© Andrew Testa/The New York Times
A push to reduce unnecessary radiation exposure from CT scans, above, nuclear medicine studies, and fluoroscopies.
The FDA has announced a plan to reduce patients' unnecessary exposure to radiation from three different medical imaging tests. The three-pronged strategy will focus on increasing the safety of the devices, increasing patient awareness of risks, and improving the ability of patients and doctors to make informed decisions.
The tests in question are computed tomography (CT) scans, nuclear medicine studies and fluoroscopy. CT scans produce three-dimensional images of different areas of the body, nuclear medicine studies involve consumption of a radioactive substance to observe its motion through the body, and fluoroscopy uses a continuous beam of radiation to produce a real-time, moving image.
"The FDA continues to support a strong dialogue between patients and physicians over the medical necessity and risk associated with these types of imaging studies," the agency said. "However, like all medical procedures, CT, nuclear medicine, and fluoroscopy pose risks."
The FDA chose to focus on the three procedures because together they provide the single greatest source of radiation exposure for the U.S. population. CT scans, nuclear medicine studies and fluoroscopy all deliver much higher doses than other radioactive imaging procedures, such as mammography or X-rays. For example, a single CT abdomen scan uses as much radiation as 400 chest X-rays or 800 dental X-rays.
Yet in spite of the risks, which according to the FDA include cancer, cataracts and burns, the use of radioactive imaging tests has become much more common in the United States in recent years.
"The amount of radiation Americans are exposed to from medical imaging has dramatically increased over the past 20 years,"
said Jeffrey Shuren, director of the FDA's Center for Devices and Radiological Health.
The FDA plans to reduce unnecessary exposure by encouraging "appropriate justification" of all radiation tests, as well as "optimization of the radiation dose."
"Working together," said Shuren, "the FDA and other organizations hope to help patients get the right imaging exam, at the right time, with the right radiation dose."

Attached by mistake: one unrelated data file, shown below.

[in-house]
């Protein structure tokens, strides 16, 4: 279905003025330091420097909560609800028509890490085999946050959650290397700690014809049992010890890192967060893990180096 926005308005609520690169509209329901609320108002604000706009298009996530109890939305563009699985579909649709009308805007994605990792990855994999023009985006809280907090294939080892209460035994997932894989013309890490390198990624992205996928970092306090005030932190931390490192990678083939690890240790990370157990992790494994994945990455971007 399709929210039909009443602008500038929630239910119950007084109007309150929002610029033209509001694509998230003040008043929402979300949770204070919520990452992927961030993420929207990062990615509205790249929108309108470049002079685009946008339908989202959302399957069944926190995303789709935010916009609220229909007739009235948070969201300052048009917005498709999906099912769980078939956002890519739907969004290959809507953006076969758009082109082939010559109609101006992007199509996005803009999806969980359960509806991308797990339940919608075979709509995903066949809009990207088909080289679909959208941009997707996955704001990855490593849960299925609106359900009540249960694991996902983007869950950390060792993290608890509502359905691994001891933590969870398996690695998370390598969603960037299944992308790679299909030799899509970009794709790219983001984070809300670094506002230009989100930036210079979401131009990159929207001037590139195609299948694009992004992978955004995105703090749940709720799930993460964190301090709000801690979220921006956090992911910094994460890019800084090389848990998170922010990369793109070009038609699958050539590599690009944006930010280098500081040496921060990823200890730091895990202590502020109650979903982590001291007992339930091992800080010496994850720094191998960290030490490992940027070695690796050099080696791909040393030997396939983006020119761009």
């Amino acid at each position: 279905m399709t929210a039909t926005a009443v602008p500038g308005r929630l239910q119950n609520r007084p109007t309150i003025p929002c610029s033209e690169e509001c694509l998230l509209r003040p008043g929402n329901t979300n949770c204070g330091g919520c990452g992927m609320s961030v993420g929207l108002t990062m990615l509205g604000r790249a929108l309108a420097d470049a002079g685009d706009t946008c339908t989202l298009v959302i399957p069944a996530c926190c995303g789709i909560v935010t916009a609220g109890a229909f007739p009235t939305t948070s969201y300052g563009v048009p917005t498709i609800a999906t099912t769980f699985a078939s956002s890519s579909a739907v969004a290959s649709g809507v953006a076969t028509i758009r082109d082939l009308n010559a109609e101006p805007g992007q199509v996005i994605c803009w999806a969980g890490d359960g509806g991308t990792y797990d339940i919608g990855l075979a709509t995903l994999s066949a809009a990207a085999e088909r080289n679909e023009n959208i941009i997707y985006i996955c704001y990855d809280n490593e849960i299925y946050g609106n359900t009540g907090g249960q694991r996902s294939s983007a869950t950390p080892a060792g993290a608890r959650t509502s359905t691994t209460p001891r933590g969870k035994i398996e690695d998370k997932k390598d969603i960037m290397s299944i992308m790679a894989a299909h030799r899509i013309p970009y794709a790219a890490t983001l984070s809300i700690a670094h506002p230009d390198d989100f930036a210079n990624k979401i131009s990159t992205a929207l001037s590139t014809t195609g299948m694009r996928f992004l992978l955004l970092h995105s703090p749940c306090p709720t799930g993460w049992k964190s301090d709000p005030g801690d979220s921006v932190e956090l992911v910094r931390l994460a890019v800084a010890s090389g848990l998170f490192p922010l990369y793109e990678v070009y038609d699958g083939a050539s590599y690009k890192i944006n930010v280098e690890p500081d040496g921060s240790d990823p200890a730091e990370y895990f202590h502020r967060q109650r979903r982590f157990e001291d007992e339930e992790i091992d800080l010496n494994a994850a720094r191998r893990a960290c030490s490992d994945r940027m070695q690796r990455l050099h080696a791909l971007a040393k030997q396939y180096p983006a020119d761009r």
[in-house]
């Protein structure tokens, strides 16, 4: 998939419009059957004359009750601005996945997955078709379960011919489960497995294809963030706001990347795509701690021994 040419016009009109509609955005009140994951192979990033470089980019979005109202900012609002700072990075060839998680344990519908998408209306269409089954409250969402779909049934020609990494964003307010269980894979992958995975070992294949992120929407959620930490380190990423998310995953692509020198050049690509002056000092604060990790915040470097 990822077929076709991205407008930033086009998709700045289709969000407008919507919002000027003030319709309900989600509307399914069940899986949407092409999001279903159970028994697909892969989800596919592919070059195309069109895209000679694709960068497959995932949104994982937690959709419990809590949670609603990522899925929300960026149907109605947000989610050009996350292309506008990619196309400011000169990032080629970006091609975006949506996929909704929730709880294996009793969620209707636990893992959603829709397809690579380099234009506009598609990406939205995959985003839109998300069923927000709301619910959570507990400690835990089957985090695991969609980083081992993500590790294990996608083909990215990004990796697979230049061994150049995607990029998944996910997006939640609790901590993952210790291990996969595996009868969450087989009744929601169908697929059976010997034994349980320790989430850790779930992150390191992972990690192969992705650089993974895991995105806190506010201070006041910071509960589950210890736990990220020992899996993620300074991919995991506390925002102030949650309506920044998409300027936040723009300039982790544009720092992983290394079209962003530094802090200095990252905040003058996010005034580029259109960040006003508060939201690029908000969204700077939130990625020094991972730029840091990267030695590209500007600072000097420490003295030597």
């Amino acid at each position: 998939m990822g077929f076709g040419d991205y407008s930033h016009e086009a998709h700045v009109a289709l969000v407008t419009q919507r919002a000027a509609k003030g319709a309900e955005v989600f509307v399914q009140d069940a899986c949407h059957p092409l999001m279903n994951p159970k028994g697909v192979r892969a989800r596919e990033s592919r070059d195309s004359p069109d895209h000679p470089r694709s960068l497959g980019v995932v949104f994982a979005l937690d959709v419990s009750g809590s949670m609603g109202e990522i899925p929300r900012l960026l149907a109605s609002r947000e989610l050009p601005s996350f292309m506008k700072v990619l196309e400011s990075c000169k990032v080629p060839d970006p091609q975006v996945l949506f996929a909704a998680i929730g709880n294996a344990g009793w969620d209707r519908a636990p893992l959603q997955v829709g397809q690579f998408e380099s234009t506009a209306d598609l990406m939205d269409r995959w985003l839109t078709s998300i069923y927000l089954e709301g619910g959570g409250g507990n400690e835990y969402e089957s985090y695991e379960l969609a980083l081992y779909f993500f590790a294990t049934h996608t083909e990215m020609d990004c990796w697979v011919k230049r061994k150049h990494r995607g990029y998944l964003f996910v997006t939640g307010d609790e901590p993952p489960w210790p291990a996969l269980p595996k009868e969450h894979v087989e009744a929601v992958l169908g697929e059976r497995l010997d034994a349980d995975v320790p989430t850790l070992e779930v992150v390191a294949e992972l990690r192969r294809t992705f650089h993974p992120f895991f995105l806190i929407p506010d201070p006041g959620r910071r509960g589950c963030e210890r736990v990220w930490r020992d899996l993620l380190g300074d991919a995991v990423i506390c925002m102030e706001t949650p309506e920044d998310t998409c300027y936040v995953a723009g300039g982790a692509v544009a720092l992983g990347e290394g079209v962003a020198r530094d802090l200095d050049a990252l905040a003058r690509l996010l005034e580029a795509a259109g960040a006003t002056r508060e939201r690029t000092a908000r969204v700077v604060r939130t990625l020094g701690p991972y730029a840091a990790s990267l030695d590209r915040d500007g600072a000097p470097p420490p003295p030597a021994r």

Under the first prong of its three-prong strategy, the FDA seeks to encourage safer use of the three techniques. Toward this goal, it plans to require manufacturers of radiation imaging devices to implement specific safeguards in the machines and implement standardized training for all device operators.
The specific requirements to be established have yet to be determined, but might include making all devices display, record and report radiation doses and other relevant settings; having devices issue alerts when a higher-than-normal dose is entered; and making devices immediately add information about each test to a patient's permanent medical record and a national dose registry.
The FDA is also working with the Centers for Medicare and Medicaid Services to impose new accreditation requirements on all facilities that perform radioactive imaging, with the goal of improving oversight and safe device use.
In order to improve patient awareness, the FDA is working with a number of other organizations to design a patient medical imaging history card, which would record every radiation test undergone by a specific patient in a fashion similar to an immunization card. This card (which will also be available via the FDA web site) could then be presented to physicians to inform them about the patient's prior lifetime radiation exposure.
In service of the final goal, informed consent, the FDA is encouraging the development of a national radiation dose registry so that researchers can monitor nationwide radiation exposure and help produce more targeted recommendations on when the risk of a procedure outweighs its benefits.
"Health care decisions made by patients and their physicians should include discussions of the medical need and associated risks for each procedure," the agency said.